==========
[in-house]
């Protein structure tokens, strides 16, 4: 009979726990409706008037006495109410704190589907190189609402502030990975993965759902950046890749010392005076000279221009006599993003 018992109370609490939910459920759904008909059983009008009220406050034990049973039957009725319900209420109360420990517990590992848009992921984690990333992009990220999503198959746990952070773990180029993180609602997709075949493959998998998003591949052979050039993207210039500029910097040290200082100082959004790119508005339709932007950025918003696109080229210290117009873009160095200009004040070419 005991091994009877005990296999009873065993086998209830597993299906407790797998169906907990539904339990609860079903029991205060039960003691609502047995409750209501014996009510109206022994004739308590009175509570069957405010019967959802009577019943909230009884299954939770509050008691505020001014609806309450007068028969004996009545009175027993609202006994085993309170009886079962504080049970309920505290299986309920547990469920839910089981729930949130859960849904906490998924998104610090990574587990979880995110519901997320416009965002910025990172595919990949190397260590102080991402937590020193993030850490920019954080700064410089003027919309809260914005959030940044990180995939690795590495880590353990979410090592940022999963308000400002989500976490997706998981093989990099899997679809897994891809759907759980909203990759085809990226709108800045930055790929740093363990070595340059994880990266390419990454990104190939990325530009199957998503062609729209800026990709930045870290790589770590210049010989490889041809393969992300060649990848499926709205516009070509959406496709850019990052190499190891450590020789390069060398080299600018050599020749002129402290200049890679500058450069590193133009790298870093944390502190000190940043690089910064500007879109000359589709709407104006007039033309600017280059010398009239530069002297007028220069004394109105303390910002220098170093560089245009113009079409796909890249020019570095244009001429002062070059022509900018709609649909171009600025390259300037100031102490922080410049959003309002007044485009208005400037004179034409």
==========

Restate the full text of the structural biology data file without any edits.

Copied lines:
[in-house]
């Protein structure tokens, strides 16, 4: 009979726990409706008037006495109410704190589907190189609402502030990975993965759902950046890749010392005076000279221009006599993003 018992109370609490939910459920759904008909059983009008009220406050034990049973039957009725319900209420109360420990517990590992848009992921984690990333992009990220999503198959746990952070773990180029993180609602997709075949493959998998998003591949052979050039993207210039500029910097040290200082100082959004790119508005339709932007950025918003696109080229210290117009873009160095200009004040070419 005991091994009877005990296999009873065993086998209830597993299906407790797998169906907990539904339990609860079903029991205060039960003691609502047995409750209501014996009510109206022994004739308590009175509570069957405010019967959802009577019943909230009884299954939770509050008691505020001014609806309450007068028969004996009545009175027993609202006994085993309170009886079962504080049970309920505290299986309920547990469920839910089981729930949130859960849904906490998924998104610090990574587990979880995110519901997320416009965002910025990172595919990949190397260590102080991402937590020193993030850490920019954080700064410089003027919309809260914005959030940044990180995939690795590495880590353990979410090592940022999963308000400002989500976490997706998981093989990099899997679809897994891809759907759980909203990759085809990226709108800045930055790929740093363990070595340059994880990266390419990454990104190939990325530009199957998503062609729209800026990709930045870290790589770590210049010989490889041809393969992300060649990848499926709205516009070509959406496709850019990052190499190891450590020789390069060398080299600018050599020749002129402290200049890679500058450069590193133009790298870093944390502190000190940043690089910064500007879109000359589709709407104006007039033309600017280059010398009239530069002297007028220069004394109105303390910002220098170093560089245009113009079409796909890249020019570095244009001429002062070059022509900018709609649909171009600025390259300037100031102490922080410049959003309002007044485009208005400037004179034409």